• Today I was informed that my fraternal Grandfather was an Italian POW in Kenya and my grandmother, an Englisg nurse, in Kenya. She became pregnant and had my father who was adopted by my adopted grandparents who then went to live in Uganda – they never talked about his natural parents and destroyed the birth certificate. They have died many years ago, and now we would dearly love to find out more about my father’s parents. Would you have any ideas where to start? many thanks. Helen Wills

  8. Someone has told me that there is a list of names of the prisoners that contributed to the construction of the church. Is this true? My grandfather was a war prisoner in Kenya during the war between 1938-1945. I know very little about his 7 years experience in Africa, all i know he was moved around between Kenya, Abissinia, Etiopia. Any information would be welcome.

    • Please let me know more if you get more information. My grandfather too was a POW in KEnya in Kabarnet

    • Same as my father! He was living in AddisAbeba since 1936 and was captured in Gimma on April 1941, sent to two different camps in Kenya and then in 1943 to Zonderwater South Africa
      till 1947. My mother with 9 months baby was also captured in Gimma later and sent to Diredaua Camp for two years. I am presently reconstructing memories with thousands letters and photos and also names of prison companions, etc. Recently I discovered on fb ZONDERWATER Association doing a lot in this respect. Regards. Emy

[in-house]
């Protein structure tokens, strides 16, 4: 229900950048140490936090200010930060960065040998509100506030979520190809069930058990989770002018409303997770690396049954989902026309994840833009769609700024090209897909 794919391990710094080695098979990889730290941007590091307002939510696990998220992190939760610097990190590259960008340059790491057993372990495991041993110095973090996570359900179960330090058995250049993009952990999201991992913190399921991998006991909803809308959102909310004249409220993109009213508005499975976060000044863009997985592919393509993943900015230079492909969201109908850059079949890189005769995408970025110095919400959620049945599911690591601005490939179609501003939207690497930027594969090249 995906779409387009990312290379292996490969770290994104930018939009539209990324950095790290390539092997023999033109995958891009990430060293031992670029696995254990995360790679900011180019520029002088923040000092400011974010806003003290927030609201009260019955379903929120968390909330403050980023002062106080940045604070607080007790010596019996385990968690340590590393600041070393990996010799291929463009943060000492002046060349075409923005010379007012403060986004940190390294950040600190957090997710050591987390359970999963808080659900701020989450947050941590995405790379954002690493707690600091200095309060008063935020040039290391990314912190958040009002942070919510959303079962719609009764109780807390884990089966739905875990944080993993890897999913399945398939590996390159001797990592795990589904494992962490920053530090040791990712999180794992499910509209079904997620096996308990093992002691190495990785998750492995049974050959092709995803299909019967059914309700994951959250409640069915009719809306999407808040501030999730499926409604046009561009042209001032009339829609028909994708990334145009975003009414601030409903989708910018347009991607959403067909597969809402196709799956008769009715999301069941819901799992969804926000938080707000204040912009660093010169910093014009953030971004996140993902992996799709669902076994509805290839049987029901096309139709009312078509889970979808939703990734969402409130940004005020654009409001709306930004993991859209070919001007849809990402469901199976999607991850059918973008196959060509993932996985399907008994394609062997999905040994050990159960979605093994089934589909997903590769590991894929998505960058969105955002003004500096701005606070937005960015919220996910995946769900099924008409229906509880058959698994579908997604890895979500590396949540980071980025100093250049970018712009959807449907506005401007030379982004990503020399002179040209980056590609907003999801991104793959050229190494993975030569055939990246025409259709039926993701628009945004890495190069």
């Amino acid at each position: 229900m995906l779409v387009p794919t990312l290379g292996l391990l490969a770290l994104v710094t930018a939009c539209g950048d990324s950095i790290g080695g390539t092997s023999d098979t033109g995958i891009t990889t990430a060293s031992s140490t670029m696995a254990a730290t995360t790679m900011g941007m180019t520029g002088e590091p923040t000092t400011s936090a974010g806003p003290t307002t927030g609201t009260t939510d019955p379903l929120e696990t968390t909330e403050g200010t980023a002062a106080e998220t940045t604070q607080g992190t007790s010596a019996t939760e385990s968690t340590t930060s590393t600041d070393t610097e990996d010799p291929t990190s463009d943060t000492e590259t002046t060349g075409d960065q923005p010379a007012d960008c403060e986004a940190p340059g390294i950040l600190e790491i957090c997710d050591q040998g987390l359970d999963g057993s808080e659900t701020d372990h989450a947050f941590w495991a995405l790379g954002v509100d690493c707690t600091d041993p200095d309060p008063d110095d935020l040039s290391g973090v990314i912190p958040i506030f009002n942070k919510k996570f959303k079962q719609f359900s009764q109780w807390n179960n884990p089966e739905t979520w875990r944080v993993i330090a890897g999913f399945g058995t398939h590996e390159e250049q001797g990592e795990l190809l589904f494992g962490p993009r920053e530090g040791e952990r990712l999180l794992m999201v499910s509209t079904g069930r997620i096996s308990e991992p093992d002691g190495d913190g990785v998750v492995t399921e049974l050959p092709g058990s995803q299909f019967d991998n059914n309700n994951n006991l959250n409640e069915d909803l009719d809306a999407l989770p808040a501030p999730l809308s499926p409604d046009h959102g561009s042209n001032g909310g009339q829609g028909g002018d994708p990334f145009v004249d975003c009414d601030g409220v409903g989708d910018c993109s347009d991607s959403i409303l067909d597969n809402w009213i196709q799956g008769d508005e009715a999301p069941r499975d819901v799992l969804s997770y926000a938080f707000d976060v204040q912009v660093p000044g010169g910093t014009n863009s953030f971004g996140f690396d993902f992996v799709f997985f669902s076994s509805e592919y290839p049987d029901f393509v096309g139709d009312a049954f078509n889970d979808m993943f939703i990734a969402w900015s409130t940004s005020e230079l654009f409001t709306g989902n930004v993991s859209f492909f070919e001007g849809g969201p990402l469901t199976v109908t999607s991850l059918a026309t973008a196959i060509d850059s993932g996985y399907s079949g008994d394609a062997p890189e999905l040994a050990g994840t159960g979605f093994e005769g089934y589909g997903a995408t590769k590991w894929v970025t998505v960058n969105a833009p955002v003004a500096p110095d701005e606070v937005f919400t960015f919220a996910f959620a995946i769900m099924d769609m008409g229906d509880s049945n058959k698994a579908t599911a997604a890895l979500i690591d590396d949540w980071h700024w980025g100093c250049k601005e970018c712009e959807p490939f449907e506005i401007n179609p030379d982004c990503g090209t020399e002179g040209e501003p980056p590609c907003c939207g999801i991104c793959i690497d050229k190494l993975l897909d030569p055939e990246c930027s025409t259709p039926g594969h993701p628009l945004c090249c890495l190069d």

9. The church looks very peaceful and inspiring. World War II between 1939 and 1945 has been an important part of our history. While in England I had participated in sending veterans badges to the survivors of WWII in the UK, to mark the 60th Anniversary. After receiving the badges the joy these people expressed and the pride they had was commendable.

  10. I have a beautiful photograph of the mural behind the alter and would be happy to send it to anyone who would like a copy

    • Thank you for sending me the mural – It will be included in the photos.

    • Hi can you send me a copy too as my father also build this church!
      luiphy@gmail.com
      Thanks
      Luigi

      • Hi Luigi, the little church seems to pull the old families together.
        I’m sending you an email with details of where you can find some ver updated information on the church and who is looking after it at the moment.

        Andy

    • jambo

      i’d love a chance to see a copy of the mural

      thank you
      jeannie x

      • It is in the photos

    • yes please, my parents were married there in 1956. Thank you

  11. Just found out there were Italian Prisoners of War in India. Does anyone know where they were stationed.
    Italian POWs in India, 1944